Baan: Back From the Brink
During the mid-1990s, Baan was one of the top four makers of enterprise resource planning (ERP) systems, along with SAP, Oracle and PeopleSoft. But the Netherlands-based company fell behind in the technology and marketing race, to the point where it faced bankruptcy by 2000. That same year, Baan accepted a takeover offer from Invensys, a British company that makes automation systems, controls, power systems, and software for manufacturing industries.
Baan customer Herman Miller bought some protection by purchasing source code rights so that it can continue to update the software independently from updates delivered by the vendor. Herman Miller continues to use Baan IV, rather than the newer iBaan generation of technology.
Some customerswho feared that their expensive ERP investments were threatened or that they would be forced to switch to a different platform if Baan was swallowed up by a rivalinitially welcomed the new ownership. However, Invensys is now experiencing its own troubles, shouldering a debt of $4.3 billion (U.S.) at the end of September.
"When Invensys took over they did a lot of cuttingbut that was OK because they got rid of a lot of fat," says Keith Bearden, chief information officer for dental equipment manufacturer A-dec Inc. of Newberg, Ore. "The problem is they've continued to cut as their own financial picture has worsened. My fear now is that they may be cutting into the muscle."
Other customers also fear the company will cut back on software development, delaying platform upgrades and future product releases.
That's a concern among automotive users, says David Schliewe, president of the Baan AUTO (Automotive User Team Organization) and director of information services for HUSCO International, a maker of hydraulic and electro-hydraulic controls.
Schliewe says many automotive users, who installed Baan ERP systems prior to the Year 2000, will be upgrading systems in two to three years. If Baan does not deliver an improved automotive product roadmap, it risks losing those customers.
On the positive side, customers say Invensys has lived up to its promise of improving customer service and supporta sore point at the height of Baan's troubles. Adds Brad Paris, director of information technology for Gardenburger, a Portland, Ore.-based manufacturer of meatless food products: "It also seems like the level of experience or knowledge of the technicians has gotten better."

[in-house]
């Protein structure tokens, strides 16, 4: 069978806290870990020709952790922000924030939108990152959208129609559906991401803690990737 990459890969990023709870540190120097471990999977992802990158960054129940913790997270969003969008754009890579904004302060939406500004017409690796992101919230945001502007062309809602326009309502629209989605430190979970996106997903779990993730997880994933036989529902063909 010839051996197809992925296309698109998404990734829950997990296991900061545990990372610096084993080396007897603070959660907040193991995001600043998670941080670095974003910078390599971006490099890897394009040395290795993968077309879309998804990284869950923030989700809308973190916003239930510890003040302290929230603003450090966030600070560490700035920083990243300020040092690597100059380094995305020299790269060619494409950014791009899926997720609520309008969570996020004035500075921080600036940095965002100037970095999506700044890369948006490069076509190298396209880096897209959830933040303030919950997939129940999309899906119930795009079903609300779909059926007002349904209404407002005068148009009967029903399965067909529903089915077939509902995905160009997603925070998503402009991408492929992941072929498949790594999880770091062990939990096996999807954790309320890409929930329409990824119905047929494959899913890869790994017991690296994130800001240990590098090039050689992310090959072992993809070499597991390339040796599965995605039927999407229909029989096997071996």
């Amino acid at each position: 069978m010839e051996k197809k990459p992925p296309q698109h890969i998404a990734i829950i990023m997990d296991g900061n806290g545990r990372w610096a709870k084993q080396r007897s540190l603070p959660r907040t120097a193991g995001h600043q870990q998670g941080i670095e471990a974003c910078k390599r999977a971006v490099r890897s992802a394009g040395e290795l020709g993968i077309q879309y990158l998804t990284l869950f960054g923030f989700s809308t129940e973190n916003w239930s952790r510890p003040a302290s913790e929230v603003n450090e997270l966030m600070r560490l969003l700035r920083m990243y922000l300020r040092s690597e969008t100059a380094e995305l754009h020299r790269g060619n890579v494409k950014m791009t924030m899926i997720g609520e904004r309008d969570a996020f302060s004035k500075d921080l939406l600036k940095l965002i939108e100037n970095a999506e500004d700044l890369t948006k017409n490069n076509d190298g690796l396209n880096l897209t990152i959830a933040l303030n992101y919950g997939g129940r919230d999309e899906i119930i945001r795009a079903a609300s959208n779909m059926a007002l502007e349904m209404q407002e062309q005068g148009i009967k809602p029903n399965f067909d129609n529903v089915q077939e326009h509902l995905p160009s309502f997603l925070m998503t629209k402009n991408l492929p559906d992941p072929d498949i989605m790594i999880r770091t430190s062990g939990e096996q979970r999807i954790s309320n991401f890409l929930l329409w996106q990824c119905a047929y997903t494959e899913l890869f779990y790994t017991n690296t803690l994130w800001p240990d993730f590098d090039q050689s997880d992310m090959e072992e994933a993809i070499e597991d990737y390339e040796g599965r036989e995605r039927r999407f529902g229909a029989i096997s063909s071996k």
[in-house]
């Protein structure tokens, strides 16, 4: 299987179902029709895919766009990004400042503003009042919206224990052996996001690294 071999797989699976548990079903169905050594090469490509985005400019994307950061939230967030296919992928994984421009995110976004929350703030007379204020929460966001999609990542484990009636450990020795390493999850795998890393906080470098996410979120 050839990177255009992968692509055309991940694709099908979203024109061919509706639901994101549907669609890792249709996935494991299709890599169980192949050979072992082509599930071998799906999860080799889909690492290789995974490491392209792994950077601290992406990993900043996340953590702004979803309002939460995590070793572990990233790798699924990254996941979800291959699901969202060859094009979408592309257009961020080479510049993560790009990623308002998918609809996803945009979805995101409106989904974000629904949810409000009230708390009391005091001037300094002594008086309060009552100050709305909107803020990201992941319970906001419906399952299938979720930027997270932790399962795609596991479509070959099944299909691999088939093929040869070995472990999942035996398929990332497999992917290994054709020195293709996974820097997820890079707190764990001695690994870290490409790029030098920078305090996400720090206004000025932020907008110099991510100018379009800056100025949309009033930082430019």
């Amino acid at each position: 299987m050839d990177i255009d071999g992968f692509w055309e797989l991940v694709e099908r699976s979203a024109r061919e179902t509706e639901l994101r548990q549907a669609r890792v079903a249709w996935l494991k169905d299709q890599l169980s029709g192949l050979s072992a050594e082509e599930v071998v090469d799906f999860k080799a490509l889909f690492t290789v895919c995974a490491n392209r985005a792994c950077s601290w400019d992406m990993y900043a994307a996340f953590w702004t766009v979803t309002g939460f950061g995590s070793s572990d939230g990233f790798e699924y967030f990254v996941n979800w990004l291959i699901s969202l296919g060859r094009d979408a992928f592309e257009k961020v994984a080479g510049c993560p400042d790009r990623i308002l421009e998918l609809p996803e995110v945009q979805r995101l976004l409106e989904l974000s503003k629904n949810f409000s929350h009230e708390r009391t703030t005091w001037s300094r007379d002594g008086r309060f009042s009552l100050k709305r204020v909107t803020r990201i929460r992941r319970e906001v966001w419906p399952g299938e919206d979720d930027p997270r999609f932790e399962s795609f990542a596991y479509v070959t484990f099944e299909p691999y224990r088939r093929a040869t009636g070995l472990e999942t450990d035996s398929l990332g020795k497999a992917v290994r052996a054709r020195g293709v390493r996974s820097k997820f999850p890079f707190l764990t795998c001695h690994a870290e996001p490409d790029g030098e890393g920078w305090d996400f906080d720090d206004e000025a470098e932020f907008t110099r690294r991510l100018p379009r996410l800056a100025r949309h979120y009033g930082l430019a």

The executives listed here are all Baan customers. Their willingness to talk has been confirmed by Baseline.
Project: Manufacturer of dental equipment implemented a Baan ERP system in 1997. Added a Web-based sales module in October that now handles 35% of sales.
Project: Maker of fireplaces, cast-iron stoves and barbecues has been a long-time user of Baan's ERP platform. After a string of acquisitions, it decided to standardize on J.D. Edwards instead, feeling the company was stronger in customer relationship management.
Project: Toronto-based system integrator specializes in Baan platform installations. Clients include HUSCO International, CFM, and furniture manufacturer Smed International.
Director, Information Services
Project: Waukesha, Wis., manufacturer of hydraulic and electro-hydraulic controls installed a Baan ERP system in 1998. Schliewe is also president of Baan AUTO (Automotive User Team Organization).
Director, Information Technology
Project: Known for its meatless patties, Gardenburger installed Baan ERP system in 1999. Modules implemented include finance, distribution, process and dynamic enterprise modeling.
Project: Flatbed trucking company implemented Baan's Web-based supply-chain management platform a year ago.
Herndon, VA 20171
TICKER: ISYS (Unit of Invensys)
LAURENS VAN DER TANG
Appointed president in 2000; responsible for the Baan/ Wonderware integrated business unit of Invensys. Has been with Baan since 1986.
Chief Technology Officer
Responsible for developing and delivering Baan's technology strategy. Was formerly CTO for the IMAPS division of Invensys.
President, Baan CRM, SCM and PLM
Became president of the supply-chain management division in 2002, and has since been given responsibility for the customer-relationship management and product-lifecycle management units.
Offers an enterprise resource planning platform with modules for most business operations, including finance, manufacturing, supply chain.